This research uses geospatial technologies to create methodology used in defining soil management zones that address soil variability in distinct areas and identify the soil properties that limit crop production while increasing soil conservation. Determining appropriate soil management zones can lead to an increased profit by either increasing yield in areas of fields that are being underutilized or decreasing fertilization in areas of fields where maximum economic yield has already been attained. Moreover, robust and repeatable methodology for construction of management zones will provide an empirical basis for developing variable rate fertilizer prescriptions that optimize profitability and minimize off-site nutrient transport, thereby benefiting the producer, the public, and the environment.
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Estuarine Influence on Biogeochemical Properties of the Alabama Shelf during the Fall Season
Estuarine-shelf exchange can drive strong gradients in physical and biogeochemical properties in the coastal zone and exert a significant influence on biological processes and patterns. Physical, biogeochemical, and plankton data from an across-shelf transect extending south of Mobile Bay, Alabama, in conjunction with regional time series data, were used to determine the relative importance of estuarine-shelf interactions on the physical-biological structuring of the shelf environment during fall conditions (i.e., well-mixed, low discharge).This period was also characterized by a relatively unique weather event associated with the remnants of Hurricane Patricia, which drove a meteorological flushing of estuarine water onto the shelf. Survey data indicated generally low N:P ratios across the shelf, with slightly elevated dissolved inorganic nitrogen in the Region of Freshwater Influence (ROFI) that extended approximately 30 km offshore. The ROFI had higher values of chlorophyll-a, diatom-specific production, marine snow, and primary productivity, with notable contributions from the larger size cells ( > 5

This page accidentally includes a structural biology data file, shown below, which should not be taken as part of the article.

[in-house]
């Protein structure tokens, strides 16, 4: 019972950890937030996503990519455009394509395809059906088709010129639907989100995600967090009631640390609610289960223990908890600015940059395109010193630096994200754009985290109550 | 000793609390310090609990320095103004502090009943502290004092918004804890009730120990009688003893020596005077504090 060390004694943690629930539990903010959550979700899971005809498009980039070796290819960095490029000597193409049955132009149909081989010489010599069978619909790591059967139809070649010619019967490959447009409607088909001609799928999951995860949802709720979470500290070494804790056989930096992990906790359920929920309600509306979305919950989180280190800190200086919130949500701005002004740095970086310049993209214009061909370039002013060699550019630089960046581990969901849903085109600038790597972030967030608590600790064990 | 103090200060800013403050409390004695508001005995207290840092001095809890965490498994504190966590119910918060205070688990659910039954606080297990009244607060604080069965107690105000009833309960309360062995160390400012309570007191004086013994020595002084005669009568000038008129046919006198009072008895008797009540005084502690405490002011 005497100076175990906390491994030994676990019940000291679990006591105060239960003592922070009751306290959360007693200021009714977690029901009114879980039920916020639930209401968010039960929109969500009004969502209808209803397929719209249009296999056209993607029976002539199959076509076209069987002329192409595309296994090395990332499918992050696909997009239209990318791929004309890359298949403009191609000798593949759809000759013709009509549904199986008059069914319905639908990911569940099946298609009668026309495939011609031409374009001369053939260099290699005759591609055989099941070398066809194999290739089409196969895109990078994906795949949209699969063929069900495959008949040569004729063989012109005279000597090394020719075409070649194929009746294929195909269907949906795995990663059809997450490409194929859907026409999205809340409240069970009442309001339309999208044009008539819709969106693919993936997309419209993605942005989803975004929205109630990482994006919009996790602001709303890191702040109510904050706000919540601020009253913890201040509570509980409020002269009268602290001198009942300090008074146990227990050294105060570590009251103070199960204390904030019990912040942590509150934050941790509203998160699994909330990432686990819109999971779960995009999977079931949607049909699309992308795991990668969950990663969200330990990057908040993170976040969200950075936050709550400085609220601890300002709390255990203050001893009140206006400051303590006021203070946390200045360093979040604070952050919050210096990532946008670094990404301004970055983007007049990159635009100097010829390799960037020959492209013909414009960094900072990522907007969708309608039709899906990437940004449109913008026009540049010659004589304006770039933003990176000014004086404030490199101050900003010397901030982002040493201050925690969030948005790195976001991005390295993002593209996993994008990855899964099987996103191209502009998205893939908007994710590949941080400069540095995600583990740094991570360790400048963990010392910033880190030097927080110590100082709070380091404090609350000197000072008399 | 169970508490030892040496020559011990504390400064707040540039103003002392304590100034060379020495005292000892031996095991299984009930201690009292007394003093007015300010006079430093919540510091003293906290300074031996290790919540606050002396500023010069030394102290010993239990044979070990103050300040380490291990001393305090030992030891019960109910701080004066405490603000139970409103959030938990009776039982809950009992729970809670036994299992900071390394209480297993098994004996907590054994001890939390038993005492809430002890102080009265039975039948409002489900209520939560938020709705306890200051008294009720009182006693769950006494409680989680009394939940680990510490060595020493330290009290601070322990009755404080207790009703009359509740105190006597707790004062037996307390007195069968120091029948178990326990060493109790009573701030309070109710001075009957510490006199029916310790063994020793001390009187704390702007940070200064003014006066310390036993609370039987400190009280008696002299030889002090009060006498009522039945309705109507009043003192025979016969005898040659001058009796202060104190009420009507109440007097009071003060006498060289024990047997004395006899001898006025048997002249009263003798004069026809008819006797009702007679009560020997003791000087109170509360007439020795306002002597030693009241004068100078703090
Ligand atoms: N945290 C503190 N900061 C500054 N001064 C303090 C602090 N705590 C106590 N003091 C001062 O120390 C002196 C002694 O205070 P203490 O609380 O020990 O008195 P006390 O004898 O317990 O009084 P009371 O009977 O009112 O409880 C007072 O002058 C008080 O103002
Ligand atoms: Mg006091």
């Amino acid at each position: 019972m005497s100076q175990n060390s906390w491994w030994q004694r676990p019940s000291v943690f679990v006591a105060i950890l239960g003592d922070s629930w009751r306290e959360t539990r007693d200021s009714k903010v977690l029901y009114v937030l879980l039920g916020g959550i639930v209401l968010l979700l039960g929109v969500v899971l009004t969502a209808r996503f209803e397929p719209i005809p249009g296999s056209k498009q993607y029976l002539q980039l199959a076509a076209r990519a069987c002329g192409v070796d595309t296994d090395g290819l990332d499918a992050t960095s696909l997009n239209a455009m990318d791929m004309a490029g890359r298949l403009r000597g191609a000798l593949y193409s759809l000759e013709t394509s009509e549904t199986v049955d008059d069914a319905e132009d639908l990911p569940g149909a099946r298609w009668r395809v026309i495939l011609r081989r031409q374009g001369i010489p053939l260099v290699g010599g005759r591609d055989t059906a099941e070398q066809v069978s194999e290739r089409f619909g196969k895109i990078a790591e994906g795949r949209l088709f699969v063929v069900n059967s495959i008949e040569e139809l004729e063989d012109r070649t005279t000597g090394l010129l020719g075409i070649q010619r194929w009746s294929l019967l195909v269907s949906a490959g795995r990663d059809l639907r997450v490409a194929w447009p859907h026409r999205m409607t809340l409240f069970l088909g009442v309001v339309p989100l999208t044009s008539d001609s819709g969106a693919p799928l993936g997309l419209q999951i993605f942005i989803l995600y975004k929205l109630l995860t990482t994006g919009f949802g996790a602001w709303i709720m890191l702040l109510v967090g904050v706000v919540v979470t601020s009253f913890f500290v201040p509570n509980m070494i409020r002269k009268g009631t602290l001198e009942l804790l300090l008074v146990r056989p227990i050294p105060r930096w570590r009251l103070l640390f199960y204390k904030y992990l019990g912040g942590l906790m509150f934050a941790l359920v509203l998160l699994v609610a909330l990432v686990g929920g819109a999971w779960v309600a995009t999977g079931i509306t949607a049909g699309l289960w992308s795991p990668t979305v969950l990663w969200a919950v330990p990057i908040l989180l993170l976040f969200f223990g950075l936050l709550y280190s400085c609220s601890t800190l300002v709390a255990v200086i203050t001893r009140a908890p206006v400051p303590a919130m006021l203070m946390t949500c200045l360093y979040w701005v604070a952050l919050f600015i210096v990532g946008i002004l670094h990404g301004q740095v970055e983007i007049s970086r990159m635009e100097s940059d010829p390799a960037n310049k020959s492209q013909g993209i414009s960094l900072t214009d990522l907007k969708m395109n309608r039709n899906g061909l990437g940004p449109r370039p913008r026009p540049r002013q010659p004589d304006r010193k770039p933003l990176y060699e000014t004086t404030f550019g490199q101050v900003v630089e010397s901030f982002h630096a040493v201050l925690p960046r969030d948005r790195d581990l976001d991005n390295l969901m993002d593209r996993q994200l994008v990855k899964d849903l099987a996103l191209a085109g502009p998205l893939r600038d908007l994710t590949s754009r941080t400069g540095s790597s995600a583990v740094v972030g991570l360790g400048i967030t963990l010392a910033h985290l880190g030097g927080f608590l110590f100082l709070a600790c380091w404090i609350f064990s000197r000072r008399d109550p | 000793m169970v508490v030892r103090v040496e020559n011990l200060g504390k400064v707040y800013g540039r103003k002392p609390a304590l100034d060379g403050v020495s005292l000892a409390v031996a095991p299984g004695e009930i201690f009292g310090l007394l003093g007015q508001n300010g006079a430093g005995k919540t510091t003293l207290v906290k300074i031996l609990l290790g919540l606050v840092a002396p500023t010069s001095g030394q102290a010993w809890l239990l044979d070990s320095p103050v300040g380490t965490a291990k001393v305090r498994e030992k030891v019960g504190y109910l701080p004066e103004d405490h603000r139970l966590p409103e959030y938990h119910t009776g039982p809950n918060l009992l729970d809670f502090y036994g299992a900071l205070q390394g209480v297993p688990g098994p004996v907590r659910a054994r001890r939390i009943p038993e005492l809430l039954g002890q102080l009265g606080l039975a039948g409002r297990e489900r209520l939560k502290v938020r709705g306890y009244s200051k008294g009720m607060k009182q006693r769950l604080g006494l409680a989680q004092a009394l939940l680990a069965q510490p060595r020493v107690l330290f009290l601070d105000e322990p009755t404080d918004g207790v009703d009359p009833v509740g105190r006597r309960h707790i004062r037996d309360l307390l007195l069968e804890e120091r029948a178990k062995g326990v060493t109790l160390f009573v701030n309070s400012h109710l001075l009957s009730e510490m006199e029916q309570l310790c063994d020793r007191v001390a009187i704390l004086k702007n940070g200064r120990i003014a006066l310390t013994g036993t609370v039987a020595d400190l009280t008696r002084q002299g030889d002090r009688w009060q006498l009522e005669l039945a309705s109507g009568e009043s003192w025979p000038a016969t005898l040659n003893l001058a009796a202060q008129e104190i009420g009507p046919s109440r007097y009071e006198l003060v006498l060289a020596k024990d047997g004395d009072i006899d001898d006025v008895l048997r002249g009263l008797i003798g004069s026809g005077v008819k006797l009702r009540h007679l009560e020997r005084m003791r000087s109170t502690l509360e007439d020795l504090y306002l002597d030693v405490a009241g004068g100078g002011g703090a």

Abstract Document





FloodViz: Visual Analytics for Assessment and Interpretation of Simulated River Flooding
The FloodViz project involves the development and testing of visual analytics software to enable scientists and forecasters to better interpret and distribute hydrologic information. This software will be useful in the research community as an interpretation tool for river level and flood data. The tools developed serve as a useful platform for hydrologic forecasters within the National Weather Service to more quickly and accurately determine areas at risk for flooding and allow NOAA river forecasters to better visualize the extent of flooding. Additionally, these tools allow forecasters to relay more information to the emergency management community while issuing forecasts to help protect lives, property and the nation.
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GeoVol-Geospatial Volume Rendering